Thursday, July 26, 2012

Computer games and Health related Issues - Read to know more

Computer and video games are popular pastimes for many children, but very little research has been done on how these games affect children’s health. It may be appropriate to look at research studies into the health effects of watching television because computer or video games, like television, involve no physical activity.

Researchers believe that electronic games are associated with an increased risk of childhood obesity and can cause overuse injuries of the hand. The sedentary nature of playing electronic games could also increase the risk of developing muscle and joint problems such as back and neck pain and headaches. While computer or video games are fun and offer benefits such as improved spatial awareness, parents should keep in mind that moderation is the key to minimizing any health risks.

Health risks

The range of health risks include:
  • Overuse injuries of the hand
  • Obesity
  • Muscle and joint problems
  • Eyestrain
  • Photosensitive epileptic seizures (rarely).

Overuse injuries

Overuse injuries to the hand can be caused by repeatedly pressing buttons on a computer or video game controller. The type of injury depends on the kind of button-play performed; for example, a game that requires the player to press a button with their thumb risks injury to the thumb’s extensor tendon. Suggestions to reduce the risk of overuse injuries include:
  • Set sensible time limits on game playing.
  • If available, choose the child-sized version of game controls.
  • Using unnecessary force increases the risk of overuse, so remind your child to push the buttons and other controls as gently as they can.
  • Remind them to take frequent breaks to shake, flex and relax their hands.
  • Different games often require different controls (for example keyboard, mouse, joystick, steering wheel), so encourage your child to mix up their game play.


There is a link between television watching and obesity in children. Generally, the more hours spent in front of the television, the greater the risk of obesity. Since electronic game playing is sedentary too, researchers believe that the health effects are similar. Suggestions to reduce the risk of obesity include:
  • Set sensible time limits on game playing.
  • Offer healthy snacks and drinks while your child is playing.
  • Encourage your child to pursue other hobbies and interests, particularly sports and other physical activities.
  • Incorporate physical activities into family outings.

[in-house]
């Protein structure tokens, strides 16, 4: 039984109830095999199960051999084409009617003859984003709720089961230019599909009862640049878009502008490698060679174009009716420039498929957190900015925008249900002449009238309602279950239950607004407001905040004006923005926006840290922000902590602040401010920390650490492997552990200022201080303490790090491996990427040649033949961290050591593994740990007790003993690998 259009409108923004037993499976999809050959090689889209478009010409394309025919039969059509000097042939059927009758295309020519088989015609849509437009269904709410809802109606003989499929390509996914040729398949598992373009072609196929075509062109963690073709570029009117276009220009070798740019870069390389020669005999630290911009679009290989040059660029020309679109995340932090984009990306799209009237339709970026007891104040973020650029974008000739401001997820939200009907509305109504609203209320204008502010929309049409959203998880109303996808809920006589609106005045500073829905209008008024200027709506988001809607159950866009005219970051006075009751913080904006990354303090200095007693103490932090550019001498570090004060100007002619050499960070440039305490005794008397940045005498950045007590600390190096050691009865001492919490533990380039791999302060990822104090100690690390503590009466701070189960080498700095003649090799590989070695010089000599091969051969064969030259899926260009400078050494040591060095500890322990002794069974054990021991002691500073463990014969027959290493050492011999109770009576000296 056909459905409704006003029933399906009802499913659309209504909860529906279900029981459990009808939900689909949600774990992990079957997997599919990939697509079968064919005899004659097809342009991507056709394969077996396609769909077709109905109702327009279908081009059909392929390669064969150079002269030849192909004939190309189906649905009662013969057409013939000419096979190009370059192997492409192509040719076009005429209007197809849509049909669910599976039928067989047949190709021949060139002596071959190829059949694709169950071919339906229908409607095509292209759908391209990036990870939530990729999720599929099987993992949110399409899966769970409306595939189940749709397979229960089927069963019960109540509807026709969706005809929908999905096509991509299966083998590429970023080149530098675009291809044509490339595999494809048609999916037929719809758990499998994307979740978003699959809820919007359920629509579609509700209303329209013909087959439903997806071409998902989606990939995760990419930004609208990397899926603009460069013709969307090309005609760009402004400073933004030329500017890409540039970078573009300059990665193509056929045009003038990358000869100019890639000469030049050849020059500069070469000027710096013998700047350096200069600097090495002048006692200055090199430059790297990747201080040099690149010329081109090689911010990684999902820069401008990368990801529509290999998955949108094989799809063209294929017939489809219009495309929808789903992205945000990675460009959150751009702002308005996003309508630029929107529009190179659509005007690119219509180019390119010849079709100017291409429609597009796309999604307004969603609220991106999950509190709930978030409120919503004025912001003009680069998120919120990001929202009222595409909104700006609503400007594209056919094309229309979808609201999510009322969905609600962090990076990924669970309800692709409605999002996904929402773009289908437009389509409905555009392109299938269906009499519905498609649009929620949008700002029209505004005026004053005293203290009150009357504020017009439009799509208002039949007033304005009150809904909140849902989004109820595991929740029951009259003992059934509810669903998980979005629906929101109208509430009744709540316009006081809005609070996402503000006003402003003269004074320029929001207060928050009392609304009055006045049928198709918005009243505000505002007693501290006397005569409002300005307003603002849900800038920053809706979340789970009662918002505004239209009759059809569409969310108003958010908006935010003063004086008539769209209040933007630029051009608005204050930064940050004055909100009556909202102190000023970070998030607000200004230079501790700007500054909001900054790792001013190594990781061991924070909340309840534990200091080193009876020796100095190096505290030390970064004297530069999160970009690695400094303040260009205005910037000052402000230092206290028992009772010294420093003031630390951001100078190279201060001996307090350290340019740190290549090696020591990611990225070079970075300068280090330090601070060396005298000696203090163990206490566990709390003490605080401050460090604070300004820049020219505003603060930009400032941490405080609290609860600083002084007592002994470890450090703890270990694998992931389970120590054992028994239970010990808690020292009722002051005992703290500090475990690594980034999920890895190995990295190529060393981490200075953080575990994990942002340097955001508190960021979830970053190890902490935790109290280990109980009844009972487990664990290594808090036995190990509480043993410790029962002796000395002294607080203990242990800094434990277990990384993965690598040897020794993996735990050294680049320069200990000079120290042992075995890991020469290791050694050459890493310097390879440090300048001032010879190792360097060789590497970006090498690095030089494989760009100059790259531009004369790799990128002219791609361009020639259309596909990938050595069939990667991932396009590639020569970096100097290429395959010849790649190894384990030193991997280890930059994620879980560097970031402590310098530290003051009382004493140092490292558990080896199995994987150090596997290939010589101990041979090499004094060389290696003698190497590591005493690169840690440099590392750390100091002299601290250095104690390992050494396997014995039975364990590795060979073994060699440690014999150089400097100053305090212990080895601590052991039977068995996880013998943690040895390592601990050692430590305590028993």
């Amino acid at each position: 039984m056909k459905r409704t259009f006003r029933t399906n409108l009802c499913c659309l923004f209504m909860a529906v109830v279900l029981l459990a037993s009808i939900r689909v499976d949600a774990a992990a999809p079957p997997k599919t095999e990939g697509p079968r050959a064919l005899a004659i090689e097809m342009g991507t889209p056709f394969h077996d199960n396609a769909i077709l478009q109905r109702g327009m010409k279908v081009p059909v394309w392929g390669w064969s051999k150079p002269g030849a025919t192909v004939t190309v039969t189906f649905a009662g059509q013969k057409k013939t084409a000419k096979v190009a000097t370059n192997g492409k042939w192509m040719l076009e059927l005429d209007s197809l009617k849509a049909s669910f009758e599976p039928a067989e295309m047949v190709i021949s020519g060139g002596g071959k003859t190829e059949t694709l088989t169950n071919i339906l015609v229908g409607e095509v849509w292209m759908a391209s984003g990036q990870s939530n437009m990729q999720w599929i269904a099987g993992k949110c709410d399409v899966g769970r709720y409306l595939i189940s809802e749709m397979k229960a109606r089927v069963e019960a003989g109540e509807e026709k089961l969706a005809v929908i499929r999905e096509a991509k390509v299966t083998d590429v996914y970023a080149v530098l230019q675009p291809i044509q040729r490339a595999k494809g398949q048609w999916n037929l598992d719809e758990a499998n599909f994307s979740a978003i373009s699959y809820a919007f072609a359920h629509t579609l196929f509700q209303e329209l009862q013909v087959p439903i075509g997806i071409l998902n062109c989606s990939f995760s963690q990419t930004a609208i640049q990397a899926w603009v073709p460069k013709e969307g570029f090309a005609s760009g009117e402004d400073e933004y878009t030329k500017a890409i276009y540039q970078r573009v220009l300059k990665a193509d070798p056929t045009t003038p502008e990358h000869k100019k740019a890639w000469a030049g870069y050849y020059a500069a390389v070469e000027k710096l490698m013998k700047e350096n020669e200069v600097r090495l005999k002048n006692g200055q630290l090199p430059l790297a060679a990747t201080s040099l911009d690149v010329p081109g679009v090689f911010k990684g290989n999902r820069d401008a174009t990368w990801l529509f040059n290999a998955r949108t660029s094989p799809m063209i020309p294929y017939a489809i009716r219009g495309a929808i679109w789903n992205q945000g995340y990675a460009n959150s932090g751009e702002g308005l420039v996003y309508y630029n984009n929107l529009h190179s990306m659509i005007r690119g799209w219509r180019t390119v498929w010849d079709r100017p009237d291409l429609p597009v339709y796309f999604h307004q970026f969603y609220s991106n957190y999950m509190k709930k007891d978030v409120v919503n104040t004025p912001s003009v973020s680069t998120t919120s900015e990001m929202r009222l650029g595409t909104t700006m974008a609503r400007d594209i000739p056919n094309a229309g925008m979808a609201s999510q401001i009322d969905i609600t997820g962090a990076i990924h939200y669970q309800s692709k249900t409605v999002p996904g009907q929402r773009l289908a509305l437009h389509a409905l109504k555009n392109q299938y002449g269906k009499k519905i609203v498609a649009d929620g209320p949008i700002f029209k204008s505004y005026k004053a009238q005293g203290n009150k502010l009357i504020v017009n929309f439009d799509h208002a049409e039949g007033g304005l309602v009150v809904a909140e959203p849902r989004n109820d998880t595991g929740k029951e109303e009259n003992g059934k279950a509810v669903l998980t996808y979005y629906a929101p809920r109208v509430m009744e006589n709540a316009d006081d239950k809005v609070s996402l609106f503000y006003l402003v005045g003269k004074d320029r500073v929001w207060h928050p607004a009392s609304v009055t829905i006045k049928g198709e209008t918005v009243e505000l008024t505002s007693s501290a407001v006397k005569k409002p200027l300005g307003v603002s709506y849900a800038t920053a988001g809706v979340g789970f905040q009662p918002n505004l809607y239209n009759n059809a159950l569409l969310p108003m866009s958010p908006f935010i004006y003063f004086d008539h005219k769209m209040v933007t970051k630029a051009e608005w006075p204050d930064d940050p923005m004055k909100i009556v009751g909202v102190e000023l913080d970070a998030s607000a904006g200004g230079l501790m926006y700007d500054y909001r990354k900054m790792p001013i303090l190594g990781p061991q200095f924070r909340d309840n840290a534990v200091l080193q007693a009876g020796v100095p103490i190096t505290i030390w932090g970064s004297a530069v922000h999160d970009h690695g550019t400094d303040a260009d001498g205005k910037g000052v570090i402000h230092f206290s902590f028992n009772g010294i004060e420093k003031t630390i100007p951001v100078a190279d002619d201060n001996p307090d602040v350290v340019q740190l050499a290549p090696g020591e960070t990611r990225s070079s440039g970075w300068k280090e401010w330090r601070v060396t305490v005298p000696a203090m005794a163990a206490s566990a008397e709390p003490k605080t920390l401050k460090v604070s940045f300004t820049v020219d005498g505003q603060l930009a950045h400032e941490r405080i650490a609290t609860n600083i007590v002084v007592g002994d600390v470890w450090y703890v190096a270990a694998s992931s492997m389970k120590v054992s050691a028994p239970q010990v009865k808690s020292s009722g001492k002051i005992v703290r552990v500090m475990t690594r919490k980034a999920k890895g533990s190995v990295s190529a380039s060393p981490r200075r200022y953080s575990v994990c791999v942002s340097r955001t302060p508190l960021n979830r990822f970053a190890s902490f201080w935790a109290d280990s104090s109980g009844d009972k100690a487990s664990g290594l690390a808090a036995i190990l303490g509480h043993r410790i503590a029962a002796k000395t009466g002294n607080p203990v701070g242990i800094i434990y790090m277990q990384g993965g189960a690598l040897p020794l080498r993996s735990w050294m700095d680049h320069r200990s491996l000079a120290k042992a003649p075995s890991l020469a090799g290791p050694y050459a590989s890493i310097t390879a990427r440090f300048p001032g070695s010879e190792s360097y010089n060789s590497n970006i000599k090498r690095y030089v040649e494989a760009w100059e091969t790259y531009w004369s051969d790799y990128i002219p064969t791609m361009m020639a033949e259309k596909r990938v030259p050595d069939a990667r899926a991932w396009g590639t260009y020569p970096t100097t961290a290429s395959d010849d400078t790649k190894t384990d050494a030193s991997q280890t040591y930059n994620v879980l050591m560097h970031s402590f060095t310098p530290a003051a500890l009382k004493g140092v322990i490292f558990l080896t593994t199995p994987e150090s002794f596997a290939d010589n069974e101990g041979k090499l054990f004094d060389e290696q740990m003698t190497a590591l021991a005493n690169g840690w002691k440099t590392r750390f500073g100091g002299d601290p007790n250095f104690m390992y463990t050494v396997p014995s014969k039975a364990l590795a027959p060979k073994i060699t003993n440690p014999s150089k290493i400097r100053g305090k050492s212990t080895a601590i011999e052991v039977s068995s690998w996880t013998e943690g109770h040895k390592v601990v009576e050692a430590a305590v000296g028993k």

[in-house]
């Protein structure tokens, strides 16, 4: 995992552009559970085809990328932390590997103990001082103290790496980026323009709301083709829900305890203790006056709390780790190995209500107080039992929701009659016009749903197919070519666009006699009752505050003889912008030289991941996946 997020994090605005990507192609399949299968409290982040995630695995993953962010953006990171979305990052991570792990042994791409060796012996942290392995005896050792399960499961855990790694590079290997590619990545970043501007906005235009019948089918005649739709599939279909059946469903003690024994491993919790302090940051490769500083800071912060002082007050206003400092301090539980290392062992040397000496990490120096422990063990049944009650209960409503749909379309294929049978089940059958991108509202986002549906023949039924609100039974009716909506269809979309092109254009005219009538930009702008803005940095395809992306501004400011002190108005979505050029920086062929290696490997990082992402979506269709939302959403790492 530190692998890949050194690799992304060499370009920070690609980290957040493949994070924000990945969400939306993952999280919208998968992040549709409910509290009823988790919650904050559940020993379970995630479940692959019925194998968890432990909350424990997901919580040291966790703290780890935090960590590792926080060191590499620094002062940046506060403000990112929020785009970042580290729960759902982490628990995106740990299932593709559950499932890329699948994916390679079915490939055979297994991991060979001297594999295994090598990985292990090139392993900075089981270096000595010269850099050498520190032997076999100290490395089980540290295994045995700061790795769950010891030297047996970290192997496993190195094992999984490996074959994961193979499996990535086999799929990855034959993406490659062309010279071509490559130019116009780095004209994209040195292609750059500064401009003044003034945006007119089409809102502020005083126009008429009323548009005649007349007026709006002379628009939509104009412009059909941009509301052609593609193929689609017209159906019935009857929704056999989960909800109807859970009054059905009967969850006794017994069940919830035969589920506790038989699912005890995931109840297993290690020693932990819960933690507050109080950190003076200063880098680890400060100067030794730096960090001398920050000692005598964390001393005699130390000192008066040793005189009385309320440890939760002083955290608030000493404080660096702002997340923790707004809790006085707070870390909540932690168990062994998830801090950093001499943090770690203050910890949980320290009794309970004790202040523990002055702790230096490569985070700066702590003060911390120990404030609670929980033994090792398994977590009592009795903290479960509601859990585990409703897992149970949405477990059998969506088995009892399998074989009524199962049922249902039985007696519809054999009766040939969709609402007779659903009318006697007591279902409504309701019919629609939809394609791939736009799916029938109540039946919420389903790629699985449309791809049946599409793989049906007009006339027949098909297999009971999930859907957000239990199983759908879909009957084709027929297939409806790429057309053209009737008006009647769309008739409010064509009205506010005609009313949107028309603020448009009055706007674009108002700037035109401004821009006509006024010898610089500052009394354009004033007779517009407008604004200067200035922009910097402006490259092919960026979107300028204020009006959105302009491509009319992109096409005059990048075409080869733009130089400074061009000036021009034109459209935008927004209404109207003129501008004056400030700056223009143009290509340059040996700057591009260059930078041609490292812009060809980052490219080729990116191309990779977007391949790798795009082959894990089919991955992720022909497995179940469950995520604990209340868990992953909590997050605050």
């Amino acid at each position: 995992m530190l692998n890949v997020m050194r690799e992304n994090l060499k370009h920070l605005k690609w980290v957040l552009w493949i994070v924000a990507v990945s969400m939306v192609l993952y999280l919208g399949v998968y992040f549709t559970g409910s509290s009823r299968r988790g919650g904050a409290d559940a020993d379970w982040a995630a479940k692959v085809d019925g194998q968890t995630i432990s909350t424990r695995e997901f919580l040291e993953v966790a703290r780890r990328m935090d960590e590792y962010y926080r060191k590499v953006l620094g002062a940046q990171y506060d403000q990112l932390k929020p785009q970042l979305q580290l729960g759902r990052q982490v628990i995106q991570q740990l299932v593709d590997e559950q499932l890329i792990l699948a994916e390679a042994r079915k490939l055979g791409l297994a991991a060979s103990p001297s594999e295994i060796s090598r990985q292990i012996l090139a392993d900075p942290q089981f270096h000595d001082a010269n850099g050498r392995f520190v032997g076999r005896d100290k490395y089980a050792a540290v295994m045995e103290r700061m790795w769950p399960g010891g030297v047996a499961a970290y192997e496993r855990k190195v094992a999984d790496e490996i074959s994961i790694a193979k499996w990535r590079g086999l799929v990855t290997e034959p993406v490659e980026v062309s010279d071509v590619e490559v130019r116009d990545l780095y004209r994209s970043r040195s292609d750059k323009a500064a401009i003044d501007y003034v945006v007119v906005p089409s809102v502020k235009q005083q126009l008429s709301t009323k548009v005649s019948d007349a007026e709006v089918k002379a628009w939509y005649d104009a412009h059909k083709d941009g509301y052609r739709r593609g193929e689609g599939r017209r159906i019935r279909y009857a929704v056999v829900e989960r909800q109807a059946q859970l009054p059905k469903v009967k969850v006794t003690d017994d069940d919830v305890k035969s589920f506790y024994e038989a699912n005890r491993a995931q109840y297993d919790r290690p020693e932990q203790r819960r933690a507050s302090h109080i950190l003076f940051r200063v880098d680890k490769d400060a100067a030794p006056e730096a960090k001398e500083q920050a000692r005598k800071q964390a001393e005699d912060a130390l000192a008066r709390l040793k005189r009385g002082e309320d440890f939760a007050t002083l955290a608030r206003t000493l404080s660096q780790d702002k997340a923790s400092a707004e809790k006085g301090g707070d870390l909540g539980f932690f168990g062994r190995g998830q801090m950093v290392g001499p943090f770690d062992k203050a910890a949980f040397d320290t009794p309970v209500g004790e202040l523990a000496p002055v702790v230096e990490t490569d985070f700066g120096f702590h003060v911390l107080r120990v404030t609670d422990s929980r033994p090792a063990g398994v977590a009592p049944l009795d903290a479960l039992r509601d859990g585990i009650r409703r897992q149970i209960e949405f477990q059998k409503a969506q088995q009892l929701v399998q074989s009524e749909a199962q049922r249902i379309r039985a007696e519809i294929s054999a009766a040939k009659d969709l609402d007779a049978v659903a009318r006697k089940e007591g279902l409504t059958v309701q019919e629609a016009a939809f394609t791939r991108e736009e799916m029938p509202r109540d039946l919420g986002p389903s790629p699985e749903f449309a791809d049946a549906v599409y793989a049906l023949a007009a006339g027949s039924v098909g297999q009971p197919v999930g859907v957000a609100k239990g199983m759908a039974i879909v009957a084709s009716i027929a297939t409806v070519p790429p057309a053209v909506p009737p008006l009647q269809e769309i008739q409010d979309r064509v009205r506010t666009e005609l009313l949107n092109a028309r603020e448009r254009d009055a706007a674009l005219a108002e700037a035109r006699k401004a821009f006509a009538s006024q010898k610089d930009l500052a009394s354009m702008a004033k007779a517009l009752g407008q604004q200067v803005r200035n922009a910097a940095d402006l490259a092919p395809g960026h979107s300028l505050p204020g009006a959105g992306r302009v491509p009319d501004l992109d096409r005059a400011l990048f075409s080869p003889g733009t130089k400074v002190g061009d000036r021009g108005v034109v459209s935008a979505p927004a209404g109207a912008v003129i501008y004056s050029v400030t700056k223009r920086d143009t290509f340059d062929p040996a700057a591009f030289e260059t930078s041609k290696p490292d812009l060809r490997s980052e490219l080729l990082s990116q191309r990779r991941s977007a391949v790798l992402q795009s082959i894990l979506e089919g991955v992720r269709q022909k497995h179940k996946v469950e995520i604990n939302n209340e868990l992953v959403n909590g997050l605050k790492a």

• Be a good role model by participating in regular exercise and limiting your own electronic game playing.

Muscle and joint problems

Research shows that adults who work at computers for long periods of time are prone to a range of muscle and joint problems that can cause back pain, neck pain and headache.

Few studies have been done on the muscle and joint problems children may experience from game playing, but researchers believe that the impact on a child’s posture and spine may be similar. You can help to reduce the risk of your child developing problems if you:
  • Set sensible time limits on game playing.
  • Encourage you child to take regular breaks during the game, to walk around and stretch.
  • Rearrange the furniture to suit your child’s height: for example, adjust the chair so that their feet rest flat on the floor.
  • Provide an ergonomic chair if possible, to encourage correct posture.
  • Ensure your child has enough time each day for physical activities.


Eyes that are focused at the same distance point for lengthy periods of time become fatigued. Symptoms include blurry vision and headache. To reduce the risk of eyestrain:
  • Make sure the screen is adjusted properly for contrast and brightness.
  • Rearrange the furniture if possible so that any light source, such as a window, does not shine into your child’s face or onto the monitor.
  • Encourage your child to take frequent ‘gaze’ breaks, such as looking at distant objects to change the focal point.
  • Consult with an optometrist if your child complains of blurred vision and headache, because they might have an underlying eye problem.

Photosensitive epileptic seizures

Photosensitive epilepsy is a relatively rare condition characterised by seizures in response to flickering light. A very small percentage of electronic game players may be sensitive to some games that feature rapidly flashing graphics. While the risk is extremely small, you can reduce the potential risk if you:
  • Make sure your child sits at least one metre back from the screen. Two metres away is even better.
  • Have a high resolution screen if possible as they are less likely to induce seizures in sensitive individuals than low resolution screens.

Benefits of computer and video games

Game playing is a lot of fun, and computer and video games offer other important benefits too. Depending on the game, research shows that playing can improve:
  • Spatial awareness
  • Iconic skills (reading images or diagrams)
  • Visual attention skills (such as keeping track of various objects at the same time)
  • Attention span in children with attention problems.

Where to get help

  • Your doctor
  • Physiotherapist

Things to remember

  • Set sensible time limits on computer and video game playing.
  • Your child should take regular breaks during the game.
  • Ensure your child has enough time each day for physical activities.

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